While no group has claimed responsibility for the attack as of yet, we assess that it was likely carried out by militants belonging to the Islamic State (IS). In this context, IS, dependent on its image for support and recruitment, likely seeks to conduct spectacular attacks globally at this time due to the setbacks the group is facing in Iraq, Syria, and Libya. The threat of attacks is further elevated at this time due to Ramadan, which marks the anniversary of the founding of the caliphate.
IS’s responsibility for the attack is supported by the sophisticated modus operandi of the incident, namely a coordinated attack in three separate locations, including a diversion stage, as well as the target, which is an international hub for foreign nationals. The attack involved shooting followed by suicide bombings, a common tactic of the jihadist militant group. This assessment is bolstered by the IS attack plot foiled in Istanbul that we reported on June 18, when security forces seized suicide vests and assault rifles in the city’s Pendik and Basaksehir Districts, indicating plans for the use of an identical tactic. In addition, it is important to note the similarities between this attack, and the attack carried out by IS in Brussels on March 22, where three suicide bombers also attacked the city’s airport, as well as opened fire on civilians with assault rifles prior to detonating themselves. This overall strategy, as well as choice of weaponry, continues to highlight the jihadist group’s modus operandi when carrying out such large-scale attacks.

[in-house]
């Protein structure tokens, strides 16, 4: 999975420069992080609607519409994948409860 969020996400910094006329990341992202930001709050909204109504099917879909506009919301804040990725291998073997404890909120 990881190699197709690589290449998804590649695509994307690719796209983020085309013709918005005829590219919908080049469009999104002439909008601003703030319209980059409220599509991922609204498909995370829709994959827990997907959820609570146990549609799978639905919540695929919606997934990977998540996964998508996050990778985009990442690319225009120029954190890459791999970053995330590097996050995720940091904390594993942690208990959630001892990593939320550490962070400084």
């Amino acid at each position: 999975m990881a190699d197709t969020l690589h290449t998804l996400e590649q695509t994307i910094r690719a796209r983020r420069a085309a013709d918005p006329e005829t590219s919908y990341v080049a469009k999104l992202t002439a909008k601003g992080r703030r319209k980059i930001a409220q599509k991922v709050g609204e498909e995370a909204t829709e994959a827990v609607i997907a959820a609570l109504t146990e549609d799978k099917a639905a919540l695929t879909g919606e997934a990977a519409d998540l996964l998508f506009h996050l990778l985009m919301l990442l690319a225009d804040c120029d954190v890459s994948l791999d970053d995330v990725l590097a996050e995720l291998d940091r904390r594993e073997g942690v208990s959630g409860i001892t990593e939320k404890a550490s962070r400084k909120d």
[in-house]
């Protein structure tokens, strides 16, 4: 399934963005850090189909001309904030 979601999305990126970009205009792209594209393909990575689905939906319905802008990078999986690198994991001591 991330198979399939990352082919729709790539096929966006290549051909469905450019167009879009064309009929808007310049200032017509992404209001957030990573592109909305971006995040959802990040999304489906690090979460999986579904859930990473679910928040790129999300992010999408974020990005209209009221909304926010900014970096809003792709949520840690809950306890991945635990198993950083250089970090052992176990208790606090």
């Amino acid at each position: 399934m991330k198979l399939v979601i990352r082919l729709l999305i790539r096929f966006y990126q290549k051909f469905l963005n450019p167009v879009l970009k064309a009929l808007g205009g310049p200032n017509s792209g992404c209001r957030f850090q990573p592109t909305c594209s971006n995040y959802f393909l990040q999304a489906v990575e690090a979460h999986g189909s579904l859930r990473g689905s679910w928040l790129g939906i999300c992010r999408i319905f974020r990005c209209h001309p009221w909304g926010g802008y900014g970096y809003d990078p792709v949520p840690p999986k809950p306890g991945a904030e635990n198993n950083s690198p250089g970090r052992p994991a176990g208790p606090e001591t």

The attack was planned well in advance and followed a long period of intelligence-gathering to include on-ground reconnaissance at the airport. The event further displayed a high level of coordination and sophistication, as militants detonated themselves at three different points at the airport, two inside the terminal and one outside. This was likely an attempt to split security forces’ response and increase the potential that at least one attacker would successfully breach the airport’s security measures. This is further underscored by reports that the attacker in the parking lot detonated first, drawing security forces to the area, as well as creating a bottleneck of people near the entrance to the terminal.
Moreover, after thorough review of video footage and images of the attack, we conclude that the assailants demonstrated a high level of proficiency in use of their assault rifles and were well-trained. This is further exemplified by their reported training in Syria. Also, as seen with the jihadist group’s previously claimed large-scale attacks, namely Brussels and the Paris attacks on November 13, 2015, the assailants’ tactics demonstrate that they were attempting to inflict mass casualties. With this in mind, the incident at the airport demonstrates a repeating modus operandi of high-volume attacks at the entrance halls of airport terminals, which are accessible relative to the heavily guarded sterile areas of airports, additionally highlighting the vulnerability of the long lines caused by security measures to these areas.
The attack comes one week after the arrest of the June 18 IS cell in Istanbul, which included two individuals of Russian descent. This further indicates the existence of a well-established IS infrastructure in the vicinity of the city, well-connected to IS’s central leadership and recruitment network. In this context, the fact that the attackers were from Uzbekistan, Kyrgyzstan, and Russia’s Dagestan area suggests that the individuals were directed by the central organization to establish a cell in Turkey. This further indicates the potentially growing radicalization of Muslim individuals in these countries, particularly in Russia’s predominantly-Muslim populated regions in the Caucasus, which experiences Islamist militant activity.